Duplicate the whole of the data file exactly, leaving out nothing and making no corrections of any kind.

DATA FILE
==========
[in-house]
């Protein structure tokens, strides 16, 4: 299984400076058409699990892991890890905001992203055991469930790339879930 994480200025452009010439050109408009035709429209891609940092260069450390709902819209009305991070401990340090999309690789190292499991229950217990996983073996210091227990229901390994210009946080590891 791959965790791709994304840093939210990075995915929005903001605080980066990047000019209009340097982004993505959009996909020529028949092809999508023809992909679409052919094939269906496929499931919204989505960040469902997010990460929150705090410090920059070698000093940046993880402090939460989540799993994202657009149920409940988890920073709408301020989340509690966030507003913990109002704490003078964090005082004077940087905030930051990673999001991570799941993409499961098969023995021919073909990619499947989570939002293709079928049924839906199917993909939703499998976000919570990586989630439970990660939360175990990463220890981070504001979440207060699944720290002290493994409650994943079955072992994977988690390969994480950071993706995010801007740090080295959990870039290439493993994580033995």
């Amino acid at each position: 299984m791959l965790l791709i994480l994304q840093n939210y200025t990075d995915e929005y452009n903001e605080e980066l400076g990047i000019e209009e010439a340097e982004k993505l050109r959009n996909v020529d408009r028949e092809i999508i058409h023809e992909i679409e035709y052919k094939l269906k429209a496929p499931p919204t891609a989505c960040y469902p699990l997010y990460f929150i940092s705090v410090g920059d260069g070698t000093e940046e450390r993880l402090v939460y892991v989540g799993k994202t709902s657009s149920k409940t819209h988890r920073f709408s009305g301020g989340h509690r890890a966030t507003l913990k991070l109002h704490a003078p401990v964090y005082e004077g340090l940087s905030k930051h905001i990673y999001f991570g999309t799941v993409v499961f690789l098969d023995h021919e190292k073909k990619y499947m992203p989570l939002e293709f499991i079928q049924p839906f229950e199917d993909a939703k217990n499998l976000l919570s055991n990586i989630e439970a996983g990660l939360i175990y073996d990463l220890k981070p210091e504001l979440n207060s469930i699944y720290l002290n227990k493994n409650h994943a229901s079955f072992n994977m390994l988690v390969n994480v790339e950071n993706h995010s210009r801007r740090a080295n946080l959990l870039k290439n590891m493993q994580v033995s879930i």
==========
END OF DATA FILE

[in-house]
């Protein structure tokens, strides 16, 4: 299984400076058409699990892991890890905001992203055991469930790339879930 994480200025452009010439050109408009035709429209891609940092260069450390709902819209009305991070401990340090999309690789190292499991229950217990996983073996210091227990229901390994210009946080590891 791959965790791709994304840093939210990075995915929005903001605080980066990047000019209009340097982004993505959009996909020529028949092809999508023809992909679409052919094939269906496929499931919204989505960040469902997010990460929150705090410090920059070698000093940046993880402090939460989540799993994202657009149920409940988890920073709408301020989340509690966030507003913990109002704490003078964090005082004077940087905030930051990673999001991570799941993409499961098969023995021919073909990619499947989570939002293709079928049924839906199917993909939703499998976000919570990586989630439970990660939360175990990463220890981070504001979440207060699944720290002290493994409650994943079955072992994977988690390969994480950071993706995010801007740090080295959990870039290439493993994580033995």
């Amino acid at each position: 299984m791959l965790l791709i994480l994304q840093n939210y200025t990075d995915e929005y452009n903001e605080e980066l400076g990047i000019e209009e010439a340097e982004k993505l050109r959009n996909v020529d408009r028949e092809i999508i058409h023809e992909i679409e035709y052919k094939l269906k429209a496929p499931p919204t891609a989505c960040y469902p699990l997010y990460f929150i940092s705090v410090g920059d260069g070698t000093e940046e450390r993880l402090v939460y892991v989540g799993k994202t709902s657009s149920k409940t819209h988890r920073f709408s009305g301020g989340h509690r890890a966030t507003l913990k991070l109002h704490a003078p401990v964090y005082e004077g340090l940087s905030k930051h905001i990673y999001f991570g999309t799941v993409v499961f690789l098969d023995h021919e190292k073909k990619y499947m992203p989570l939002e293709f499991i079928q049924p839906f229950e199917d993909a939703k217990n499998l976000l919570s055991n990586i989630e439970a996983g990660l939360i175990y073996d990463l220890k981070p210091e504001l979440n207060s469930i699944y720290l002290n227990k493994n409650h994943a229901s079955f072992n994977m390994l988690v390969n994480v790339e950071n993706h995010s210009r801007r740090a080295n946080l959990l870039k290439n590891m493993q994580v033995s879930i």